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Tyne and Wear HER(11860): South Shields, Mariners Cottages Conservation Area - Details

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S Tyneside

South Shields, Mariners Cottages Conservation Area

South Shields






Documentary Evidence

Designated in June 1981. A small compact area of approximately 1 hectare. The CA comprises a remarkably intact group of early Victorian almshouses. These illustrate the wealth of and respect for the seafaring community which influences South Shields' history. There are two neat single storey terraces (HER 4511 and 4513) with enclosed gardens. The terraces and boundary walls are listed grade 2. The terraces include 22 and 17 brick cottages. They face each other across enclosed green courtyards. These are part communal and part private gardens. The boundary walls (HER 4512 and 4514) have railings, pillars and gates. The larger single unit on the north side which faces out of the courtyard was probably the communal library. The terraces and walls were listed in 1983. The terraces are similar but not identical. The CA boundary includes the two back lanes. On the 1862 Ordnance Survey map, only the north terrace existed. Tenders for building the south side were accepted that same year. The track in front of the terraces later became part of Broughton Road. The angled alignment of Sydenham Terrace to the west was the original route to the mariners' cottages before Broughton Road was developed. In 1839 a society was established to provide asylum and annuity to aged mariners, widows and orphans. Ship masters and other notables present at the meeting includes James Redhead, Robert Chapman, Robert Anderson, Joseph Hargreaves, James Young, Dr T.M. Winterbottom, Lord Bishop of Durham, Robert Ingham, Richard Shortridge, Errington Bell and George Potts. Winterbottom, Ingham and Shortridge had established the Marine School in 1866. In 1843 the committee bought one and half acres of land from Richard Ingham to build an asylum on Ogle Terrace Lane. In December 1843 Robert Anderson, builder, laid the foundation stone for five cottages and Dr. Winterbottom gave the society £600 to pay for the buildings. In 1844 the north and west boundary wall and a well were planned. In 1846 Dr Winterbottom presented three further cottages to the society. A library, washroom and four larger cottages were built. These appear to be the easternmost buildings which have a basement level. By 1849 the 21 cottages on the north side were complete. In 1852 Dr Winterbottom donated £100 for gardeners to tend a lawn in front of the cottages. He also presented two baths and a washing machine. In 1856 the society consisted of 121 contributing members and 12 annuitants. In 1858-9 Southampton ballast was procured for the cottage walks. Dr Winterbottom presented £300 for the future painting of the cottages. He died on 8 July 1859 aged 93. In 1862 the south cottages were built by Mr Hepple at a cost of £3000. In 1869 the north boundary wall was partially demolished and a new wall rebuilt. A sewer was installed in the back lane north of the cottages. In 1870-1 a clump of trees was removed from the green of the north cottages and sown with grass. In 1873-5 the internal walls of the cottages were painted with 'bright varnish and red ochre' to remedy damp. In 1876 John Hedley of North Shields bought the land next to the southern cottages on which to build. The society refused to allow the rear lane of the mariners' cottages public and so John Hedley had to build a separate back lane, parallel to that of the cottages, separated by a brick wall. In 1879 the north back lane was resurfaced. The cottage foundations were drained due to damp and walls plastered. In 1881 a new house was built at the west end of the south cottages. There was an objection to the overlooking windows and so they were bricked up in 1884. In 1887 the elder trees were replaced with small privet trees. In 1890-3 the society agreed to build 34 dry ash closets. The clock in the centre of the north cottages was replaced by a circular stone engraved with a misleading '1839'. In 1898 the library was converted into a two-roomed cottage. The books, maps and model ship were given to the Museum and Free Library. The painting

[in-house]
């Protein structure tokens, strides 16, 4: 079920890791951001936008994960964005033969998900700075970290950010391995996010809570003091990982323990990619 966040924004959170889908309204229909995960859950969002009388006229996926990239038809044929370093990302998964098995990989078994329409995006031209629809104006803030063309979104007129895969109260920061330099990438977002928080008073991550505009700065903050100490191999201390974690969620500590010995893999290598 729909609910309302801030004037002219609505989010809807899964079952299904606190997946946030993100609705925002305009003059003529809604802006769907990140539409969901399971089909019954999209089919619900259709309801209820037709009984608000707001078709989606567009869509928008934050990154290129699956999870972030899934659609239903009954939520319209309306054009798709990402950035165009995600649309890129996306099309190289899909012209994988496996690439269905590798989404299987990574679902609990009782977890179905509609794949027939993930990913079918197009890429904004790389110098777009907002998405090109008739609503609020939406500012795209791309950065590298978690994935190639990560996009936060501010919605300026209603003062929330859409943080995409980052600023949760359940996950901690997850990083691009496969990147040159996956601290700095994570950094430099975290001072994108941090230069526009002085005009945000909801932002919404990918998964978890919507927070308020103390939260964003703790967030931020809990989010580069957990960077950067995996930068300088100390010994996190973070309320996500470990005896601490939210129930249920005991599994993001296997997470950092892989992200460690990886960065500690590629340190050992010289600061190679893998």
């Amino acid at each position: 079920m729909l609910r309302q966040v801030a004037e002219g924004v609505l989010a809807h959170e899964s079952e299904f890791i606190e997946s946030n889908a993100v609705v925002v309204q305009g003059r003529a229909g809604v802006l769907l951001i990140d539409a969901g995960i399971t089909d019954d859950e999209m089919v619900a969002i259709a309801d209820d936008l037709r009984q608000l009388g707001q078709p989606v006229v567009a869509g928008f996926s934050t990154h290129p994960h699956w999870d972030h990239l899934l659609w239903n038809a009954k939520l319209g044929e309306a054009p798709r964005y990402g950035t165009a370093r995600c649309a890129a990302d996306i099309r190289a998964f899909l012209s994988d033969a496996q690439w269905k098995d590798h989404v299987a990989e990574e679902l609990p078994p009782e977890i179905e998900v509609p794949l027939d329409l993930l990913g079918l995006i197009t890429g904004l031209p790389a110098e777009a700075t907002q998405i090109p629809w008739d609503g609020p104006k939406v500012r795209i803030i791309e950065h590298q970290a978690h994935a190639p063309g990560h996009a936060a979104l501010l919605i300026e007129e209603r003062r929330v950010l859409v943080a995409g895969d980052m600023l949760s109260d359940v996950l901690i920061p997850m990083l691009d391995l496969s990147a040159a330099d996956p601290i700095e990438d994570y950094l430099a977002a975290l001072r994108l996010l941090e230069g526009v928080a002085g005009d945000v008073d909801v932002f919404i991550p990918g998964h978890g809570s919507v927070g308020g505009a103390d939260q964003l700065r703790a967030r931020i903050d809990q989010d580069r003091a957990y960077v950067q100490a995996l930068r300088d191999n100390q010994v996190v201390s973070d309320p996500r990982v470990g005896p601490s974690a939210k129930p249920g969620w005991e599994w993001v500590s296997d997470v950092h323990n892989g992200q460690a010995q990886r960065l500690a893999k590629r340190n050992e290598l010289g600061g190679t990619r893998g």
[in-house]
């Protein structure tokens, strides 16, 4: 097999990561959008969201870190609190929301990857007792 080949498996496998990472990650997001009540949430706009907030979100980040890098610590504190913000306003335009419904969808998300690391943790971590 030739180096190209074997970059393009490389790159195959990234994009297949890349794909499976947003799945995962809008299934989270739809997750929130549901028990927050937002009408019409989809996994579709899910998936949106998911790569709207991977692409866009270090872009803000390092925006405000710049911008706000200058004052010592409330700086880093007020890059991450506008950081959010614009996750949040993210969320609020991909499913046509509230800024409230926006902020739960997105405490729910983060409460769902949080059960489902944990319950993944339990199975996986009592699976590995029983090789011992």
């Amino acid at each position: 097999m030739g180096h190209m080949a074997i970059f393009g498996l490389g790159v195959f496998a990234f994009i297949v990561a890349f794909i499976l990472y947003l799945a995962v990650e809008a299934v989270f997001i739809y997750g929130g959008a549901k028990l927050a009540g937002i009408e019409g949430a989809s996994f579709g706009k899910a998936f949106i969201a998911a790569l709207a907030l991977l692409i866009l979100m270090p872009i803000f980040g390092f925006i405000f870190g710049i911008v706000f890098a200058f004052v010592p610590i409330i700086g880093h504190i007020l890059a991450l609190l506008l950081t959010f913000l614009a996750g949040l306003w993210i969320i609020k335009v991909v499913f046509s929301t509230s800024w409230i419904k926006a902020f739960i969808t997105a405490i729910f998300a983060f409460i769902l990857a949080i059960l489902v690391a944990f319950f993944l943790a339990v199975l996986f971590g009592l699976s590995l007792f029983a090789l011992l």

South Tyneside Council/North of England Civic Trust, August 2006, Mariners' Cottages Conservation Area Character Appraisal; George B. Hodgson, 1996, Borough of South Shields (first published 1903); South Shields Gazette, 20 September 1962; South Shields Master Mariners' Asylum & Annuity Society, April 1939, Centenary Dinner Programme 1839-1939

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